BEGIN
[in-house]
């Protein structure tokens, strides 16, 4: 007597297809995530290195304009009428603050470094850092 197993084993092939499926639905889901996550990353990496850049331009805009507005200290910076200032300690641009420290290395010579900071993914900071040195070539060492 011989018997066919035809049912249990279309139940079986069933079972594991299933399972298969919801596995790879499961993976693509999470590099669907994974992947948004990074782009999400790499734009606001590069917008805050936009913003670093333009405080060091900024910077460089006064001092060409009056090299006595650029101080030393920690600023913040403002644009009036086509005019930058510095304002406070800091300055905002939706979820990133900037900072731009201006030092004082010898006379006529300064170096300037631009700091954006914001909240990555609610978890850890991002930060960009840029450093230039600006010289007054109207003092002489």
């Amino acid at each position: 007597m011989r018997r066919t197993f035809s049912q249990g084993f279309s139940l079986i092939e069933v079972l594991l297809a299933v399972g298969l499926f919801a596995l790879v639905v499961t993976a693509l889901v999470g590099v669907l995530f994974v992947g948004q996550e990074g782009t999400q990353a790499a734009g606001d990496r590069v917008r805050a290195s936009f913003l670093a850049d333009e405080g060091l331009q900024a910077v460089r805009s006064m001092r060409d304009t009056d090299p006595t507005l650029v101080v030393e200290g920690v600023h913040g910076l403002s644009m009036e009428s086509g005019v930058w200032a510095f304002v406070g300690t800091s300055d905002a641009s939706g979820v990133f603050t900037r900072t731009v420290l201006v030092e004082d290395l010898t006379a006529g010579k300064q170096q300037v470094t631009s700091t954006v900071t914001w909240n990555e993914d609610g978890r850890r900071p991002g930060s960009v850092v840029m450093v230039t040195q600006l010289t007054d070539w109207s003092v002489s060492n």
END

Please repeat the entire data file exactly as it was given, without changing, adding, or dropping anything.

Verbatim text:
[in-house]
């Protein structure tokens, strides 16, 4: 007597297809995530290195304009009428603050470094850092 197993084993092939499926639905889901996550990353990496850049331009805009507005200290910076200032300690641009420290290395010579900071993914900071040195070539060492 011989018997066919035809049912249990279309139940079986069933079972594991299933399972298969919801596995790879499961993976693509999470590099669907994974992947948004990074782009999400790499734009606001590069917008805050936009913003670093333009405080060091900024910077460089006064001092060409009056090299006595650029101080030393920690600023913040403002644009009036086509005019930058510095304002406070800091300055905002939706979820990133900037900072731009201006030092004082010898006379006529300064170096300037631009700091954006914001909240990555609610978890850890991002930060960009840029450093230039600006010289007054109207003092002489």
């Amino acid at each position: 007597m011989r018997r066919t197993f035809s049912q249990g084993f279309s139940l079986i092939e069933v079972l594991l297809a299933v399972g298969l499926f919801a596995l790879v639905v499961t993976a693509l889901v999470g590099v669907l995530f994974v992947g948004q996550e990074g782009t999400q990353a790499a734009g606001d990496r590069v917008r805050a290195s936009f913003l670093a850049d333009e405080g060091l331009q900024a910077v460089r805009s006064m001092r060409d304009t009056d090299p006595t507005l650029v101080v030393e200290g920690v600023h913040g910076l403002s644009m009036e009428s086509g005019v930058w200032a510095f304002v406070g300690t800091s300055d905002a641009s939706g979820v990133f603050t900037r900072t731009v420290l201006v030092e004082d290395l010898t006379a006529g010579k300064q170096q300037v470094t631009s700091t954006v900071t914001w909240n990555e993914d609610g978890r850890r900071p991002g930060s960009v850092v840029m450093v230039t040195q600006l010289t007054d070539w109207s003092v002489s060492n």